Among your reasons for taking an interest in the details of right-wing thought is that we need to understand them to argue effectively against them. But it’s also the case that looking into the distorted mirror of a world without basic regard for human equality can help us think a little bit harder about what we believe and why we believe it, right?
This project did give me respect for the intellectual aptitudes of the Right, but ultimately I wasn’t more convinced by conservatism or the Right at the end of it. If anything, I was more convinced by liberalism and progressivism at the end of the book, because my own belief system had been clarified through this contest of ideas.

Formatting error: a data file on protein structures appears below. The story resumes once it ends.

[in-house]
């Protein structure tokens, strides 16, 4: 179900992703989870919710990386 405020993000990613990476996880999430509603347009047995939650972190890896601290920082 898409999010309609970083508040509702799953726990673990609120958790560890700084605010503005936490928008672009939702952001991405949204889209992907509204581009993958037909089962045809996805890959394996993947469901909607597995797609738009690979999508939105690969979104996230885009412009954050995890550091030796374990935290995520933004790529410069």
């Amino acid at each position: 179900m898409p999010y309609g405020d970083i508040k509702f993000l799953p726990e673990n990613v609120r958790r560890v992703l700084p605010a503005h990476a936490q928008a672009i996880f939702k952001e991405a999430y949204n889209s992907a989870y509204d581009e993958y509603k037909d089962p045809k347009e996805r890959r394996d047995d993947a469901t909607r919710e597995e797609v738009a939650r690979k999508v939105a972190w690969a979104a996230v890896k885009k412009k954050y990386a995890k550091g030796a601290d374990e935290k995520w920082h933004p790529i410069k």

This is the discussion that opens the book: the idea that there are demonstrably superior people, that there are people whose lives matter more and have greater cosmic significance than others. I think that the humblest person in the streets of Niger or on the streets of Los Angeles has just as much of an entitlement to lead a good life as I do or as King Charles does, or as Aleksandr Dugin does.
I think that we should be aiming for a world where people are regarded as free and equal. The political right, to the extent that it poses a barrier to that, is something that we need to respect in order to understand, but ultimately something that we need to overcome.